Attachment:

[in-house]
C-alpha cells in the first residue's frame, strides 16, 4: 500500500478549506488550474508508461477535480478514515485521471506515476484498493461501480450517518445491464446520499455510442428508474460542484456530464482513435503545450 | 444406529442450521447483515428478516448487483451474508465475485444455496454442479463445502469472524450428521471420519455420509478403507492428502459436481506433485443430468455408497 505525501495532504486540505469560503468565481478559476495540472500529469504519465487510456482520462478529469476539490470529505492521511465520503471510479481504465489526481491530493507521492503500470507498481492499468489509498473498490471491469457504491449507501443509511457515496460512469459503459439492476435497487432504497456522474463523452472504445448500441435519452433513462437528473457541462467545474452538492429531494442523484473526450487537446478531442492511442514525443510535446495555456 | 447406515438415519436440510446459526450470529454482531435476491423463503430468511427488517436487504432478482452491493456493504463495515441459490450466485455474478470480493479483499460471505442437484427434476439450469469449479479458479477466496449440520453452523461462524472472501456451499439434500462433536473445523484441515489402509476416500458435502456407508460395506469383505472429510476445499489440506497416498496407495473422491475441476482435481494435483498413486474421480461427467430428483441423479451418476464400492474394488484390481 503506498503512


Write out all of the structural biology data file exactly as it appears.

[in-house]
C-alpha cells in the first residue's frame, strides 16, 4: 500500500478549506488550474508508461477535480478514515485521471506515476484498493461501480450517518445491464446520499455510442428508474460542484456530464482513435503545450 | 444406529442450521447483515428478516448487483451474508465475485444455496454442479463445502469472524450428521471420519455420509478403507492428502459436481506433485443430468455408497 505525501495532504486540505469560503468565481478559476495540472500529469504519465487510456482520462478529469476539490470529505492521511465520503471510479481504465489526481491530493507521492503500470507498481492499468489509498473498490471491469457504491449507501443509511457515496460512469459503459439492476435497487432504497456522474463523452472504445448500441435519452433513462437528473457541462467545474452538492429531494442523484473526450487537446478531442492511442514525443510535446495555456 | 447406515438415519436440510446459526450470529454482531435476491423463503430468511427488517436487504432478482452491493456493504463495515441459490450466485455474478470480493479483499460471505442437484427434476439450469469449479479458479477466496449440520453452523461462524472472501456451499439434500462433536473445523484441515489402509476416500458435502456407508460395506469383505472429510476445499489440506497416498496407495473422491475441476482435481494435483498413486474421480461427467430428483441423479451418476464400492474394488484390481 503506498503512